# How do you graph r(2 + cos theta) = 1?

Mar 31, 2016

This is polar equation$\frac{\frac{1}{2}}{r} = 1 + \left(\frac{1}{2}\right) \cos \theta$ of an ellipse referred to a focus as pole and major axis (in the direction of nearer end) as initial line. Major axis = 4/3 and eccentricity = 1/2..

#### Explanation:

Compare with the standard form $\frac{l}{r} = 1 + e \cos \theta$, the rearranged equation .$\frac{\frac{1}{2}}{r} = 1 + \left(\frac{1}{2}\right) \cos \theta$

$e = \frac{1}{2} \mathmr{and} l = a \left(1 - {e}^{2}\right) = \frac{1}{2}$.
$a = \frac{1}{2 \left(1 - \frac{1}{4}\right)} = \frac{2}{3}$.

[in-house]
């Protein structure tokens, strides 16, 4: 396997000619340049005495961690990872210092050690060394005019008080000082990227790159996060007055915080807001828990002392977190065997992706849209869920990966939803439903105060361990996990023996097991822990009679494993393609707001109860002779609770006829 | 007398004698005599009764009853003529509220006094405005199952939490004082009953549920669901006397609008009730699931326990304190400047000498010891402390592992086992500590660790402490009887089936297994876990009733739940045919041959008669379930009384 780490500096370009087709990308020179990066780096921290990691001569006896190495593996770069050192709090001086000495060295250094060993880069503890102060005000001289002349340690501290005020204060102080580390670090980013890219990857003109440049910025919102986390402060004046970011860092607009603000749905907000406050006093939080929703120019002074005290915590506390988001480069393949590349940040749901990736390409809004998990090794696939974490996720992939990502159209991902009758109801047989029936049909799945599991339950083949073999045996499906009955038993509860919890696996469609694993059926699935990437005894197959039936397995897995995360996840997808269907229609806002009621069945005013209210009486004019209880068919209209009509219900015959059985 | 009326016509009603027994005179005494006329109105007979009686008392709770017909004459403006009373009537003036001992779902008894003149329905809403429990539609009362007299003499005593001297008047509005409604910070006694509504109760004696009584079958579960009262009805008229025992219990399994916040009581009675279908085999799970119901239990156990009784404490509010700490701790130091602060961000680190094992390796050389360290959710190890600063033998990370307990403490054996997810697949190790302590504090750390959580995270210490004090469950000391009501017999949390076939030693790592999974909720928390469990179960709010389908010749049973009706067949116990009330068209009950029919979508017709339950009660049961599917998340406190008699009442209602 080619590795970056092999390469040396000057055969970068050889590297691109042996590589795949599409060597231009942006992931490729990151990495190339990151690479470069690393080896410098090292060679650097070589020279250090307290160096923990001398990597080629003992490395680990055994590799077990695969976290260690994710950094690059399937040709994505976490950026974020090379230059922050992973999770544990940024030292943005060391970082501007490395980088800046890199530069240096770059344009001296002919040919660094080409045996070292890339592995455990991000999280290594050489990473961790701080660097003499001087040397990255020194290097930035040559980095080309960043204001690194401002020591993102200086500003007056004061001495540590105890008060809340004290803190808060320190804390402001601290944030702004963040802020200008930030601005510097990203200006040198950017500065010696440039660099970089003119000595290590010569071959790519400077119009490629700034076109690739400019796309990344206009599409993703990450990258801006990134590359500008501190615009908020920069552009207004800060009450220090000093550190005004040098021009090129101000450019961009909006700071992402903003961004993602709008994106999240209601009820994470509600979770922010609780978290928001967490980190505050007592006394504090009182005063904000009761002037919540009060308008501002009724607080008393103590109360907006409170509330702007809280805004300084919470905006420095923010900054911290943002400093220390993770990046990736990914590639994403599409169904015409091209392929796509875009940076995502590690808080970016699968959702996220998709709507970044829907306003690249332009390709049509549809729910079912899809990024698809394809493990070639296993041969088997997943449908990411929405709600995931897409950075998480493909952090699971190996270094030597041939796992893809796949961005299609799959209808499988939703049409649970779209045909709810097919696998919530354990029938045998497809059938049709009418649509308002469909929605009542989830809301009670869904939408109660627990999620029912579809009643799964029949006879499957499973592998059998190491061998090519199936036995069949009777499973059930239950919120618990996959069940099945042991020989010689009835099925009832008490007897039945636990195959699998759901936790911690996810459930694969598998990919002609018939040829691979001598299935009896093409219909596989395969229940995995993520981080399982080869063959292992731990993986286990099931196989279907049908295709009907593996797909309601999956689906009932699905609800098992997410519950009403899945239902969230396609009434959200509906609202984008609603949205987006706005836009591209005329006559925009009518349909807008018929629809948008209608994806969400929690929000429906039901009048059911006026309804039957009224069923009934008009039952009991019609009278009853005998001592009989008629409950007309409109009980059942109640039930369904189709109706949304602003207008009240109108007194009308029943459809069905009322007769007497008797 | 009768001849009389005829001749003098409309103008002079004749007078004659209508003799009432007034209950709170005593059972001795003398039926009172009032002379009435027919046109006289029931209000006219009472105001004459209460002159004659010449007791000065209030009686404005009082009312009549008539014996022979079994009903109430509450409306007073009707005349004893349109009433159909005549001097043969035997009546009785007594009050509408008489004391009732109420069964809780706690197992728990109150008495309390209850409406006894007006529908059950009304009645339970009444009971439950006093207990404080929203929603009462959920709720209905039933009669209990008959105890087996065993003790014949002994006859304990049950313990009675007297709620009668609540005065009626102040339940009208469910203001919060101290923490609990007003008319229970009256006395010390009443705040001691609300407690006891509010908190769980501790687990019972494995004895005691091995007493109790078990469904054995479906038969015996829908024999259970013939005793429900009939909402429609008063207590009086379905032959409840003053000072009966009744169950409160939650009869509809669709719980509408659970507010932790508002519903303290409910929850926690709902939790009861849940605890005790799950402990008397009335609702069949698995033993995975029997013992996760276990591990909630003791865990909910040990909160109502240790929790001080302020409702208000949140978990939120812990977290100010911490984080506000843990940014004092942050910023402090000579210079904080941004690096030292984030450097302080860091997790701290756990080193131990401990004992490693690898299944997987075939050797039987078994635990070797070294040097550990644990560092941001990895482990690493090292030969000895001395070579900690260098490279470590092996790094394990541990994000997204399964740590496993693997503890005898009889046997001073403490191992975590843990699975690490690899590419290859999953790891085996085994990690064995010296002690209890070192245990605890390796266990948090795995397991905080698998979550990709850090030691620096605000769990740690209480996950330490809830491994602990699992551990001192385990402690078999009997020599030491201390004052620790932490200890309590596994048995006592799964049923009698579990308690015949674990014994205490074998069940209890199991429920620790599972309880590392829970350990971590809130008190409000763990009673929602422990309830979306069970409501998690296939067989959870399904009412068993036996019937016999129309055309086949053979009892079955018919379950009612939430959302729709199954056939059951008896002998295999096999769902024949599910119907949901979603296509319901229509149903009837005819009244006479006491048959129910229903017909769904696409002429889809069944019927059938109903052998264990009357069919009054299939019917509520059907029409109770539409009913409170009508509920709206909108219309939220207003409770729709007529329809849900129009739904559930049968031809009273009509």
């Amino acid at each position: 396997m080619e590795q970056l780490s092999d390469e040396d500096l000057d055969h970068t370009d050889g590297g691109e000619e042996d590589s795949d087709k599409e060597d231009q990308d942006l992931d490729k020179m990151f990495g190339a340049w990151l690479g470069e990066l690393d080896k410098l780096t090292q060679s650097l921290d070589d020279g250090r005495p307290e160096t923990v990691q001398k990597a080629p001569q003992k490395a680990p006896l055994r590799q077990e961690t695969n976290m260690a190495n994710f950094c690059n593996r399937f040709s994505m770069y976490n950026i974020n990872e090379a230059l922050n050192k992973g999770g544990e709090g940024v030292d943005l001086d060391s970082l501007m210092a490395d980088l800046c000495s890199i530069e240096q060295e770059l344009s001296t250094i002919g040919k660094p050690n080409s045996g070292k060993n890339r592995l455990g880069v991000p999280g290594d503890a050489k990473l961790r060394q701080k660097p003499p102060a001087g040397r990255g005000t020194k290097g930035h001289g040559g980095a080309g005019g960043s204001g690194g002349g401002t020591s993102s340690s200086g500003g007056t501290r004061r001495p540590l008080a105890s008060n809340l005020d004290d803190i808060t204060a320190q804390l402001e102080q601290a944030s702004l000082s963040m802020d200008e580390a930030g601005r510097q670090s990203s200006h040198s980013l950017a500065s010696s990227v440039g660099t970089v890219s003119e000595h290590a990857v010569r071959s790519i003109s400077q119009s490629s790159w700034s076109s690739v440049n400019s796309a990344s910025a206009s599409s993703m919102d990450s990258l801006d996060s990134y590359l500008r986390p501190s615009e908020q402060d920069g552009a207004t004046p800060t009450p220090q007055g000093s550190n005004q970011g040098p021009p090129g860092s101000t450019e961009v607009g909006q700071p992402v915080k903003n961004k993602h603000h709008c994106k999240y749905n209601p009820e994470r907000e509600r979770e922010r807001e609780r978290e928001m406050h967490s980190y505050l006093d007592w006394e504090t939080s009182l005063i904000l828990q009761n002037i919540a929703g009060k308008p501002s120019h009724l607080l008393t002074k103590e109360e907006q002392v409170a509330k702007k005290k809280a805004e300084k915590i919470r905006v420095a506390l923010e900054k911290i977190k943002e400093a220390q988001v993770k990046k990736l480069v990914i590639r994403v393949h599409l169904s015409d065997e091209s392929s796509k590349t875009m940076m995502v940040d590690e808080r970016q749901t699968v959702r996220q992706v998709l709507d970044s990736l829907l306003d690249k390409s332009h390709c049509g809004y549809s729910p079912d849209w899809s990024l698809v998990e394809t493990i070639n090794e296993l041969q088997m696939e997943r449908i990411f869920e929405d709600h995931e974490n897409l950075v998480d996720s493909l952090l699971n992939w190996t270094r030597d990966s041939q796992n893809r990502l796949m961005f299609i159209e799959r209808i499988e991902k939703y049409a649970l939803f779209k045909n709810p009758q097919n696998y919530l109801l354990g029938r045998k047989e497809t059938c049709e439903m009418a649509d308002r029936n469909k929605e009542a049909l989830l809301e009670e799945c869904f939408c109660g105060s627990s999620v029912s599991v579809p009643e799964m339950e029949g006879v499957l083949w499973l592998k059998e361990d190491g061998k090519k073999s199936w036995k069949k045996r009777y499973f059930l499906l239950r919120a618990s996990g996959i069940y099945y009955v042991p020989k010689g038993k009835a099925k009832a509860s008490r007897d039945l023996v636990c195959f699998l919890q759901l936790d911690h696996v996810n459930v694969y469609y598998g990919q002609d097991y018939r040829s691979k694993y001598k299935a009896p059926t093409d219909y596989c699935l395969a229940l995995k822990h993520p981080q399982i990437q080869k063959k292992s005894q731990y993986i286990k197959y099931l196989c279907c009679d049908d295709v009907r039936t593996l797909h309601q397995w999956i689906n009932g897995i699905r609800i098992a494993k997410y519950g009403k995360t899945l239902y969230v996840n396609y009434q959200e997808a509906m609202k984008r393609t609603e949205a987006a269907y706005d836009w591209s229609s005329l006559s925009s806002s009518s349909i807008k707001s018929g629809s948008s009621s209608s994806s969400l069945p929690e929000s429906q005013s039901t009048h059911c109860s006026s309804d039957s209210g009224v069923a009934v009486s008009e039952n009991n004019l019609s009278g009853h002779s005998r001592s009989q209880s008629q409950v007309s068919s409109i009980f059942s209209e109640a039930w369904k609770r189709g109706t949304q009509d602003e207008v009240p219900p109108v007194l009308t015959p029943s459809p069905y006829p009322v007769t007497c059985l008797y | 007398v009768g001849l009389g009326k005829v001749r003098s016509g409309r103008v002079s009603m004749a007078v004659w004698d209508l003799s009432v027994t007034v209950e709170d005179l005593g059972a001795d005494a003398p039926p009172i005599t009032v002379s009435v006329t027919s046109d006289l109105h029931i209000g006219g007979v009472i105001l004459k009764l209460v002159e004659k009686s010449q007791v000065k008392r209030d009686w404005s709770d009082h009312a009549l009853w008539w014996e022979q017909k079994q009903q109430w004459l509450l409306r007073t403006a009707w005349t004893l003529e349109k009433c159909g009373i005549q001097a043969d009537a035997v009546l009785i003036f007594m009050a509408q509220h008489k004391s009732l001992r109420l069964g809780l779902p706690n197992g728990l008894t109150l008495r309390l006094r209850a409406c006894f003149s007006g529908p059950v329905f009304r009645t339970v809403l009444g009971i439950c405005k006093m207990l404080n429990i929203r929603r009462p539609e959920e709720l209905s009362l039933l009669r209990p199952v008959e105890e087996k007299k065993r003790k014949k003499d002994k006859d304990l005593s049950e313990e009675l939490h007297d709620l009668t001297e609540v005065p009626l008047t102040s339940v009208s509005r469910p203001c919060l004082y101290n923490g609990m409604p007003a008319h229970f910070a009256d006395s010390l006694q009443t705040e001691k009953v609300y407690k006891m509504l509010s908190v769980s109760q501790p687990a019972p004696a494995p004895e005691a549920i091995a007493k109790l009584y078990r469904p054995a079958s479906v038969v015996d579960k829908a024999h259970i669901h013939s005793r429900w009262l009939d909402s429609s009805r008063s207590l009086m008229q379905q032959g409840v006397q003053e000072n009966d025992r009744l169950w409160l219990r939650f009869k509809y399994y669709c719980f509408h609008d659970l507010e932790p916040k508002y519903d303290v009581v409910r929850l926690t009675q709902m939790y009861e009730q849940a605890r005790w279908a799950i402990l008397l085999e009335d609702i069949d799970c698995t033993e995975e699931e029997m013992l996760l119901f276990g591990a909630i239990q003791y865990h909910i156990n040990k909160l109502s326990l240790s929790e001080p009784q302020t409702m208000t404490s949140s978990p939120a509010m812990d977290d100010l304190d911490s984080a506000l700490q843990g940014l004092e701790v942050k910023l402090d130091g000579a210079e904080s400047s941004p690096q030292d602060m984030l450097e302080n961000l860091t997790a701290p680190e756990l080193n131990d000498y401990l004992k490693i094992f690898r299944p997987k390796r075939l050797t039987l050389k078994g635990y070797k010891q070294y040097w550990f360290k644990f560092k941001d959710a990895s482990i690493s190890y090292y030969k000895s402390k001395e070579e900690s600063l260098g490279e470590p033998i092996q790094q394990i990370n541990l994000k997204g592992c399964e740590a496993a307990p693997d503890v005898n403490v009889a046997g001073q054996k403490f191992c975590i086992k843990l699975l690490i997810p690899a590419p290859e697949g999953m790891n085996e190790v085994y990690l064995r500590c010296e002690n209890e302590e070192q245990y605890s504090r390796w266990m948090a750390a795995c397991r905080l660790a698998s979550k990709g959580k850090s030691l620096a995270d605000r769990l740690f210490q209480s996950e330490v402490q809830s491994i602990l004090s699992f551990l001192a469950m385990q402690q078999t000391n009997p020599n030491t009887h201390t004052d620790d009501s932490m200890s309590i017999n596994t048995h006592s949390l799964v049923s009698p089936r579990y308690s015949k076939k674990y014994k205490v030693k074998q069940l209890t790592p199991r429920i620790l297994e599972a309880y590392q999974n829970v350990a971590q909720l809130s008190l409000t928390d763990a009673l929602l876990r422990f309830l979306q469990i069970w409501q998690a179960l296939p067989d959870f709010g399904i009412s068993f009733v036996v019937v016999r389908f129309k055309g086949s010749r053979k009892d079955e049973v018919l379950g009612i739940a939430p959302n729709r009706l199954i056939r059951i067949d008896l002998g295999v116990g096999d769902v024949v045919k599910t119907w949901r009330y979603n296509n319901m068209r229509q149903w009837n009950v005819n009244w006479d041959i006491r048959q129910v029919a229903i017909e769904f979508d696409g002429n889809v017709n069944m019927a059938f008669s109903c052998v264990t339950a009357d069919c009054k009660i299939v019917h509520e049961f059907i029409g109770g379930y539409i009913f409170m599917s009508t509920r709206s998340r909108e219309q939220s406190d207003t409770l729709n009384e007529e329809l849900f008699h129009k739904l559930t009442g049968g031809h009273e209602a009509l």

O(0, 0) is a focus S.
The other focus S'$\left(2 a e , \pi\right) = \left(\frac{2}{3} , \pi\right)$
The center C is the midpoint $\left(\frac{1}{3} , \pi\right)$, in-between.
Put $\theta = 0 , \pi$ in the equation to get ends of the major axis,
$A \left(\frac{1}{3} , 0\right) , A ' \left(1 , \pi\right)$

Put $r = a = \frac{2}{3}$ to get the ends of the minor axis, B(2/3, 2pi/3), B'(2/3, -2pi/3)#.